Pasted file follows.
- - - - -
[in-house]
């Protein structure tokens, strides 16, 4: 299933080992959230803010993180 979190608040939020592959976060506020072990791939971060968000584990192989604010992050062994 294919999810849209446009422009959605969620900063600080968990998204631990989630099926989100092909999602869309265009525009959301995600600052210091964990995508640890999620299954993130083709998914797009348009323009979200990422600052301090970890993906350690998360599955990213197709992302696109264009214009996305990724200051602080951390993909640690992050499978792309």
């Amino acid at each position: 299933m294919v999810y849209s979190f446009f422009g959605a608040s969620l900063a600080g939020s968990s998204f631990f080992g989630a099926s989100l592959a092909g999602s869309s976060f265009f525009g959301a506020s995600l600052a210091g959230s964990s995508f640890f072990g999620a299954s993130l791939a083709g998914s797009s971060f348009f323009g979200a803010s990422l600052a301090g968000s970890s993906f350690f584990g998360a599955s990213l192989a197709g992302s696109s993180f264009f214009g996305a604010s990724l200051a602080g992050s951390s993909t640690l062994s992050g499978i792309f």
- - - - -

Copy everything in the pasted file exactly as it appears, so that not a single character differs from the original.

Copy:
[in-house]
């Protein structure tokens, strides 16, 4: 299933080992959230803010993180 979190608040939020592959976060506020072990791939971060968000584990192989604010992050062994 294919999810849209446009422009959605969620900063600080968990998204631990989630099926989100092909999602869309265009525009959301995600600052210091964990995508640890999620299954993130083709998914797009348009323009979200990422600052301090970890993906350690998360599955990213197709992302696109264009214009996305990724200051602080951390993909640690992050499978792309």
């Amino acid at each position: 299933m294919v999810y849209s979190f446009f422009g959605a608040s969620l900063a600080g939020s968990s998204f631990f080992g989630a099926s989100l592959a092909g999602s869309s976060f265009f525009g959301a506020s995600l600052a210091g959230s964990s995508f640890f072990g999620a299954s993130l791939a083709g998914s797009s971060f348009f323009g979200a803010s990422l600052a301090g968000s970890s993906f350690f584990g998360a599955s990213l192989a197709g992302s696109s993180f264009f214009g996305a604010s990724l200051a602080g992050s951390s993909t640690l062994s992050g499978i792309f």